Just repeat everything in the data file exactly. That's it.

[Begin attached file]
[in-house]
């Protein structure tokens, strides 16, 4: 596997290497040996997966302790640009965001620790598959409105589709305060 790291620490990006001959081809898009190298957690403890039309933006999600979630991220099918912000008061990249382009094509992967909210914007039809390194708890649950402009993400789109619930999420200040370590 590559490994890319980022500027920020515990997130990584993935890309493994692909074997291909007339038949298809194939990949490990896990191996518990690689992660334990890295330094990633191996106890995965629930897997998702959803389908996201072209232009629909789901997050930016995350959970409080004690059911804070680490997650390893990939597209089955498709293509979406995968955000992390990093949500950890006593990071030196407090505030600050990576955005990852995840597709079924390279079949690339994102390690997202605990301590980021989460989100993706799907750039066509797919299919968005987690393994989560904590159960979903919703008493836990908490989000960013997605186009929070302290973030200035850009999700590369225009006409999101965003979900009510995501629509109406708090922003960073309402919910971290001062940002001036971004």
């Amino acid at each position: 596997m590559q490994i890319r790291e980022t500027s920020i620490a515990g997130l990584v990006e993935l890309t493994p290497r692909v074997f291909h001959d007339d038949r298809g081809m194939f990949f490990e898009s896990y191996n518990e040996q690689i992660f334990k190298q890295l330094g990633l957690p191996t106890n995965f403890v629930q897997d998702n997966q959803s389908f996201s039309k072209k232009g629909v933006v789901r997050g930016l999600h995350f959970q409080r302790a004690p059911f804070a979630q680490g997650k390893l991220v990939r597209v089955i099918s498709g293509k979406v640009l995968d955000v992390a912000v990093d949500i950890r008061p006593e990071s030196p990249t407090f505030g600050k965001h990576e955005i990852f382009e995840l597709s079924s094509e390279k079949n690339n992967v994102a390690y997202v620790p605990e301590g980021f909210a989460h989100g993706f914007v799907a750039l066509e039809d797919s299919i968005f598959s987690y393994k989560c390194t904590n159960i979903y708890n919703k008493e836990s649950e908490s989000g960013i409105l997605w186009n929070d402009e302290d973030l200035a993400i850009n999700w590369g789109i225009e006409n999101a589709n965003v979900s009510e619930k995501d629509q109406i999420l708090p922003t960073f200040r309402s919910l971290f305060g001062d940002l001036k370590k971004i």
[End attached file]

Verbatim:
[in-house]
């Protein structure tokens, strides 16, 4: 596997290497040996997966302790640009965001620790598959409105589709305060 790291620490990006001959081809898009190298957690403890039309933006999600979630991220099918912000008061990249382009094509992967909210914007039809390194708890649950402009993400789109619930999420200040370590 590559490994890319980022500027920020515990997130990584993935890309493994692909074997291909007339038949298809194939990949490990896990191996518990690689992660334990890295330094990633191996106890995965629930897997998702959803389908996201072209232009629909789901997050930016995350959970409080004690059911804070680490997650390893990939597209089955498709293509979406995968955000992390990093949500950890006593990071030196407090505030600050990576955005990852995840597709079924390279079949690339994102390690997202605990301590980021989460989100993706799907750039066509797919299919968005987690393994989560904590159960979903919703008493836990908490989000960013997605186009929070302290973030200035850009999700590369225009006409999101965003979900009510995501629509109406708090922003960073309402919910971290001062940002001036971004």
């Amino acid at each position: 596997m590559q490994i890319r790291e980022t500027s920020i620490a515990g997130l990584v990006e993935l890309t493994p290497r692909v074997f291909h001959d007339d038949r298809g081809m194939f990949f490990e898009s896990y191996n518990e040996q690689i992660f334990k190298q890295l330094g990633l957690p191996t106890n995965f403890v629930q897997d998702n997966q959803s389908f996201s039309k072209k232009g629909v933006v789901r997050g930016l999600h995350f959970q409080r302790a004690p059911f804070a979630q680490g997650k390893l991220v990939r597209v089955i099918s498709g293509k979406v640009l995968d955000v992390a912000v990093d949500i950890r008061p006593e990071s030196p990249t407090f505030g600050k965001h990576e955005i990852f382009e995840l597709s079924s094509e390279k079949n690339n992967v994102a390690y997202v620790p605990e301590g980021f909210a989460h989100g993706f914007v799907a750039l066509e039809d797919s299919i968005f598959s987690y393994k989560c390194t904590n159960i979903y708890n919703k008493e836990s649950e908490s989000g960013i409105l997605w186009n929070d402009e302290d973030l200035a993400i850009n999700w590369g789109i225009e006409n999101a589709n965003v979900s009510e619930k995501d629509q109406i999420l708090p922003t960073f200040r309402s919910l971290f305060g001062d940002l001036k370590k971004i």